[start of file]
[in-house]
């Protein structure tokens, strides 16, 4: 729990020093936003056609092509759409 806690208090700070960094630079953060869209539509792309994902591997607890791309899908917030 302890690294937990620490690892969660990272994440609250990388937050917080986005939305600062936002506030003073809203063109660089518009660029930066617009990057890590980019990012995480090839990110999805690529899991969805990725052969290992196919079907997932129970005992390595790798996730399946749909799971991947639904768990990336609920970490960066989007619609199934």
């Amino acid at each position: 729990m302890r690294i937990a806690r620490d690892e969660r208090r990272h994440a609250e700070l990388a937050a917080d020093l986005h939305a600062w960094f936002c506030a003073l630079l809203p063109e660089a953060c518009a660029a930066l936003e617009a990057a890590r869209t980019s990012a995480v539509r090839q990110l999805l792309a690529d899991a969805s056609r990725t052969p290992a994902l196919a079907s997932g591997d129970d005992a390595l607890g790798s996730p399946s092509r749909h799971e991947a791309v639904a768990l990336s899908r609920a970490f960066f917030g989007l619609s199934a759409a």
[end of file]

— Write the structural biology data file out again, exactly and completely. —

[in-house]
């Protein structure tokens, strides 16, 4: 729990020093936003056609092509759409 806690208090700070960094630079953060869209539509792309994902591997607890791309899908917030 302890690294937990620490690892969660990272994440609250990388937050917080986005939305600062936002506030003073809203063109660089518009660029930066617009990057890590980019990012995480090839990110999805690529899991969805990725052969290992196919079907997932129970005992390595790798996730399946749909799971991947639904768990990336609920970490960066989007619609199934």
């Amino acid at each position: 729990m302890r690294i937990a806690r620490d690892e969660r208090r990272h994440a609250e700070l990388a937050a917080d020093l986005h939305a600062w960094f936002c506030a003073l630079l809203p063109e660089a953060c518009a660029a930066l936003e617009a990057a890590r869209t980019s990012a995480v539509r090839q990110l999805l792309a690529d899991a969805s056609r990725t052969p290992a994902l196919a079907s997932g591997d129970d005992a390595l607890g790798s996730p399946s092509r749909h799971e991947a791309v639904a768990l990336s899908r609920a970490f960066f917030g989007l619609s199934a759409a």